People making a difference: Jeremy Gilley
This actor and filmmaker envisions that world peace begins with just one day of peace.
Jeremy Gilley doesn't have time for skeptics. He prefers the company of hopeful humanitarians, sincere celebrities, and most of all, children, who recharge him with their enthusiasm for his quest.Skip to next paragraph
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That quest is both profound and modest: to have the whole world observe – even if just once a year – a day of peace, a day when the violence stops and bridges of trust are built so that, eventually, lasting peace can be reached.
"Why peace for only one day?" That's the inevitable question Mr. Gilley encounters as he travels to schools promoting "Peace Day" and a related online curriculum. This time it's from a ninth-grader at Boston's MATCH Charter Public School.
"You have to start somewhere," he tells the assembly of more than 90 freshmen. "If we can get one day right, then we can get two. The wonderful thing about getting one right is that the next day it doesn't all crumble.... If you say 'sorry' to somebody on that day, then that 'sorry' lasts forever."
Fed up with a constant stream of violence around the world and in the media, Gilley, a British actor-turned-filmmaker, decided to use his camera to try to make history, as well as record it. His idea was to ask heads of state around the world to agree to a date on the calendar to mark a "peace day" with cease-fires and humanitarian acts.
Along the way, Gilley recorded his efforts, figuring lessons would emerge from either success or failure. "I thought it was going to take a year to film; now it's 10 years on," he says with a chuckle.
He finished the film, "The Day After Peace," in 2008, and along the way his London-based nonprofit group Peace One Day veered close to bankruptcy more times than he'd care to recall. But reaching milestones kept him going.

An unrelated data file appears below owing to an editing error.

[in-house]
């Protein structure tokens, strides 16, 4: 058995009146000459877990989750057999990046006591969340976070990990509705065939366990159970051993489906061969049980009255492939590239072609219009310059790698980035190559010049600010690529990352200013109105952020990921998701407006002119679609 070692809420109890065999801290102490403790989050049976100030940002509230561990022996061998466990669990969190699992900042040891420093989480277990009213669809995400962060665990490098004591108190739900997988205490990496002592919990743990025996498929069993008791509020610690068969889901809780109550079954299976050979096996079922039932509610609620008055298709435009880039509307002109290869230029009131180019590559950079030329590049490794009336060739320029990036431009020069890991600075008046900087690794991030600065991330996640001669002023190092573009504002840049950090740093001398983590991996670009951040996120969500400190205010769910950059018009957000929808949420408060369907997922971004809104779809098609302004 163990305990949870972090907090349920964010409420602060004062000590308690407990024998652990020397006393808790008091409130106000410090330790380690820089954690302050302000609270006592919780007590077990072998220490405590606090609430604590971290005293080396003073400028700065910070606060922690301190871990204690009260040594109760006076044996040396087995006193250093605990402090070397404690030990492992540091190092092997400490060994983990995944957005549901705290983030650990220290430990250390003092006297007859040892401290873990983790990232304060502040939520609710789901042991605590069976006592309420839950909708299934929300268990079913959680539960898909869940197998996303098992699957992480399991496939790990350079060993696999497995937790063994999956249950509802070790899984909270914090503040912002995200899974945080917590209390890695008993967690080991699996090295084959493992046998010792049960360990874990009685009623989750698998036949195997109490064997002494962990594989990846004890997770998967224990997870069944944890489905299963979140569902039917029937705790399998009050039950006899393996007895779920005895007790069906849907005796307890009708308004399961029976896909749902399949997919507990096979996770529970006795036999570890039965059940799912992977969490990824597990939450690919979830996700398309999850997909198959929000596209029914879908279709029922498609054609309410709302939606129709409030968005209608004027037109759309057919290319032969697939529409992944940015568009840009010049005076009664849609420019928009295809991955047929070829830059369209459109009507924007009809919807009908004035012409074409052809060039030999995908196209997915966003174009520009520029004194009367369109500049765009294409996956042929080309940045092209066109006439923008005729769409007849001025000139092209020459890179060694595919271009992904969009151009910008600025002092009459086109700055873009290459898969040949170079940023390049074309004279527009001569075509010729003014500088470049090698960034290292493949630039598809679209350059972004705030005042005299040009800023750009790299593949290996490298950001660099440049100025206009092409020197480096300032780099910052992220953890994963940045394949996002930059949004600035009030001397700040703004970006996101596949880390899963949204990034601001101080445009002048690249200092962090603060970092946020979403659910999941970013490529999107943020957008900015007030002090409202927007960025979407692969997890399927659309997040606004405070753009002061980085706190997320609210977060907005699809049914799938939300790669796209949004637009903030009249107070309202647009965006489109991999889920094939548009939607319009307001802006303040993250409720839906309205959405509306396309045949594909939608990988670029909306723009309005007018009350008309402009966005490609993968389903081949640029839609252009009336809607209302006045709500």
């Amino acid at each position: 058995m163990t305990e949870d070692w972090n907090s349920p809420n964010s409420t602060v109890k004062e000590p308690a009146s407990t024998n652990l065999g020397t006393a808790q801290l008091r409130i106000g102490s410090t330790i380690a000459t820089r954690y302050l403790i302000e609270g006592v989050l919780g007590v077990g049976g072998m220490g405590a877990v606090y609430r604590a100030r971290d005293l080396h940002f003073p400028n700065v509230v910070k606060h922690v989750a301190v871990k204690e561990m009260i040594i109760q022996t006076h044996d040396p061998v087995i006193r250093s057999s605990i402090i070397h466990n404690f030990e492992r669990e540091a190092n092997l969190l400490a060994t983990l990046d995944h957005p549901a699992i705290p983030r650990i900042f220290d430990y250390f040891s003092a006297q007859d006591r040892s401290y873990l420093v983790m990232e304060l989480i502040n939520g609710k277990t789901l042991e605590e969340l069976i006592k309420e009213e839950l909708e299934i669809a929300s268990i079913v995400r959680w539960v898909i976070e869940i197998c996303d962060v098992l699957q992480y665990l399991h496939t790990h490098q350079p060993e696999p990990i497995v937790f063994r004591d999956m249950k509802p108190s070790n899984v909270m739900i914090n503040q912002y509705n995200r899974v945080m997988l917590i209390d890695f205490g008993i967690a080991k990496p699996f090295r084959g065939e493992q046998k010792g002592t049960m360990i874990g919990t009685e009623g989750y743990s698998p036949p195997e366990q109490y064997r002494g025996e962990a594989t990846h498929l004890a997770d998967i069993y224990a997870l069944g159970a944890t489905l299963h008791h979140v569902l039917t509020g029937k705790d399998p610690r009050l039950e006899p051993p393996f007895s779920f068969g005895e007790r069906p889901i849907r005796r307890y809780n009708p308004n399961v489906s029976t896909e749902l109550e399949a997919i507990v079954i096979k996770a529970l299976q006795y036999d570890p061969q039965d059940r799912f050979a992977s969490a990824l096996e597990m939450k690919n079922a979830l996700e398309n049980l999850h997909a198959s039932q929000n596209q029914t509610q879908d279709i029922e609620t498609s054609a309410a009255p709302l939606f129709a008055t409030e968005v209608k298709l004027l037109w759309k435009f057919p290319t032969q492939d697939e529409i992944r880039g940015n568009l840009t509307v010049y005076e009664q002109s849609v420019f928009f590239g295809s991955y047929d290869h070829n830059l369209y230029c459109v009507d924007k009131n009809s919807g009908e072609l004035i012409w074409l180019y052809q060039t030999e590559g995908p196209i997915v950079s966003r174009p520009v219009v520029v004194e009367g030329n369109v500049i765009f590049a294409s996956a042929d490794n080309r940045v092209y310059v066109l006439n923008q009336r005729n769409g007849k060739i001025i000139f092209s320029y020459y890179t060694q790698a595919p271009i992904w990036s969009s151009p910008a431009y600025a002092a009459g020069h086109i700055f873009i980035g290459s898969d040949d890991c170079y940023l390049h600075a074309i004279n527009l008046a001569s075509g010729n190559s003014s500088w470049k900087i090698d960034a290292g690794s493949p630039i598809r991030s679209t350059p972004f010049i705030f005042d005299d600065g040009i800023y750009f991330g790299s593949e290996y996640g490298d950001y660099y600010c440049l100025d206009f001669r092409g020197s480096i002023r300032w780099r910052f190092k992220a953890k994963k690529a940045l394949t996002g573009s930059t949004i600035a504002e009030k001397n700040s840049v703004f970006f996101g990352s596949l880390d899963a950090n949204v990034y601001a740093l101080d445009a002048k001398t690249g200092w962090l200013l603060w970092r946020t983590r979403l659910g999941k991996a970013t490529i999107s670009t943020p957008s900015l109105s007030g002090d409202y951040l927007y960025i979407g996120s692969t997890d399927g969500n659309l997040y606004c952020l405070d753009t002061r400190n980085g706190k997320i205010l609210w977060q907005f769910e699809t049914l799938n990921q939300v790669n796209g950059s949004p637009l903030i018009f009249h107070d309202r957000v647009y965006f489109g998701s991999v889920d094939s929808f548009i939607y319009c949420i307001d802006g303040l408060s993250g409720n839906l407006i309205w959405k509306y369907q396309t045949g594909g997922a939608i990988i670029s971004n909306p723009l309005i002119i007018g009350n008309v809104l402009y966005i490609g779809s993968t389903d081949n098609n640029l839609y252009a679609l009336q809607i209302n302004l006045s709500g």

In 2001, for instance, the United Nations adopted Gilley's resolution to designate Sept. 21 as an "International Day of Peace." For 20 years, the UN had recognized such a day symbolically when opening its fall session. But now the day would be on a fixed date, accompanied by a call for a global cease-fire.
"There was a bit of skepticism about the man because he was young, ambitious, idealistic," says Ahmad Fawzi, UN director of news and media. "But those are the characteristics you need for success.... His passion was contagious."
The day set to announce the new UN resolution was Sept. 11, 2001. The group that gathered in New York to celebrate that day instead had to evacuate amid the chaos of the terrorist attacks on the World Trade Center.
But that just made Gilley even more determined to ensure the day would be honored with action, not just lip service. As corporate sponsors signed on over the years and word of Peace Day spread, millions of people in more than 100 countries began marking it with everything from school and church celebrations to handing over weapons and sharing food.